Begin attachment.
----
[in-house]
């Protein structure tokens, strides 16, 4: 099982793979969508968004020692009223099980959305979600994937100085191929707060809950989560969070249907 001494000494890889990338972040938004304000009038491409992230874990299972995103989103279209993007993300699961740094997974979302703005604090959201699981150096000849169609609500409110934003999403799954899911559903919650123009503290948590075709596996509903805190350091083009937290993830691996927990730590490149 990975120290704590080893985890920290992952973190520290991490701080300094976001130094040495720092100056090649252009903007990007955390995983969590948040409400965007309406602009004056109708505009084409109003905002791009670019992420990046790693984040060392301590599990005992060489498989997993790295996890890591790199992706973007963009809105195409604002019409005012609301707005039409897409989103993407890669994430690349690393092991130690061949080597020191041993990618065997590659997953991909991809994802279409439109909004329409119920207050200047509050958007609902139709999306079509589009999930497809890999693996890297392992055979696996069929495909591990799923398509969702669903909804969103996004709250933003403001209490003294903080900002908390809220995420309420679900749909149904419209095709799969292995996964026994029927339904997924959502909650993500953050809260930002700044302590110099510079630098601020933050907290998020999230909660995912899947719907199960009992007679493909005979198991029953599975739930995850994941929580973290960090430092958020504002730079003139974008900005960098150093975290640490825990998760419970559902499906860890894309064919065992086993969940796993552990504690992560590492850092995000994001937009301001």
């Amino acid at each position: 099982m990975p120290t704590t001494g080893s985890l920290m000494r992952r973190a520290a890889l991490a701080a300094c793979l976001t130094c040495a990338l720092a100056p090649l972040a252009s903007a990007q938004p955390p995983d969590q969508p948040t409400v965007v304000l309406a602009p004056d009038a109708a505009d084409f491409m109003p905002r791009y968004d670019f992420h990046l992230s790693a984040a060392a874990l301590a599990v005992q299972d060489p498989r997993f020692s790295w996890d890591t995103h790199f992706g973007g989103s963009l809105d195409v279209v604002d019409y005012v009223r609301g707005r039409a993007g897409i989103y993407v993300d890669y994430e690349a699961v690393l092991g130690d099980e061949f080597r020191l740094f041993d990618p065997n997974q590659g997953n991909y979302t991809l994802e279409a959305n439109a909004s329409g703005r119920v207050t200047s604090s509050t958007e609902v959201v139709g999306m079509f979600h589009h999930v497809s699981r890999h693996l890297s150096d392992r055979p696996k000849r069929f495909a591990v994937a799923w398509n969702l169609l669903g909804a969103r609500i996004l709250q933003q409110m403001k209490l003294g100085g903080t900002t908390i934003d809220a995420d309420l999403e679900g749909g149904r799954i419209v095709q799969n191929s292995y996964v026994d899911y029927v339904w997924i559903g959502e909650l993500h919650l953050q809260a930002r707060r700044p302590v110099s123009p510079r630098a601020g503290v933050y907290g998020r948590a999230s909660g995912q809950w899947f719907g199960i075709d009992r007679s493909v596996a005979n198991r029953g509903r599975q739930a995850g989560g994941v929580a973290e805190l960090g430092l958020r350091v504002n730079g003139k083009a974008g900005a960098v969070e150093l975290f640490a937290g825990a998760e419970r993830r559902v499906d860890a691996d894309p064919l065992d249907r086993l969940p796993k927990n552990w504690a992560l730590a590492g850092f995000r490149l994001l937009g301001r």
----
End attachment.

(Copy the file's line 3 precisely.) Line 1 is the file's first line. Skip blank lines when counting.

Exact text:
């Amino acid at each position: 099982m990975p120290t704590t001494g080893s985890l920290m000494r992952r973190a520290a890889l991490a701080a300094c793979l976001t130094c040495a990338l720092a100056p090649l972040a252009s903007a990007q938004p955390p995983d969590q969508p948040t409400v965007v304000l309406a602009p004056d009038a109708a505009d084409f491409m109003p905002r791009y968004d670019f992420h990046l992230s790693a984040a060392a874990l301590a599990v005992q299972d060489p498989r997993f020692s790295w996890d890591t995103h790199f992706g973007g989103s963009l809105d195409v279209v604002d019409y005012v009223r609301g707005r039409a993007g897409i989103y993407v993300d890669y994430e690349a699961v690393l092991g130690d099980e061949f080597r020191l740094f041993d990618p065997n997974q590659g997953n991909y979302t991809l994802e279409a959305n439109a909004s329409g703005r119920v207050t200047s604090s509050t958007e609902v959201v139709g999306m079509f979600h589009h999930v497809s699981r890999h693996l890297s150096d392992r055979p696996k000849r069929f495909a591990v994937a799923w398509n969702l169609l669903g909804a969103r609500i996004l709250q933003q409110m403001k209490l003294g100085g903080t900002t908390i934003d809220a995420d309420l999403e679900g749909g149904r799954i419209v095709q799969n191929s292995y996964v026994d899911y029927v339904w997924i559903g959502e909650l993500h919650l953050q809260a930002r707060r700044p302590v110099s123009p510079r630098a601020g503290v933050y907290g998020r948590a999230s909660g995912q809950w899947f719907g199960i075709d009992r007679s493909v596996a005979n198991r029953g509903r599975q739930a995850g989560g994941v929580a973290e805190l960090g430092l958020r350091v504002n730079g003139k083009a974008g900005a960098v969070e150093l975290f640490a937290g825990a998760e419970r993830r559902v499906d860890a691996d894309p064919l065992d249907r086993l969940p796993k927990n552990w504690a992560l730590a590492g850092f995000r490149l994001l937009g301001r």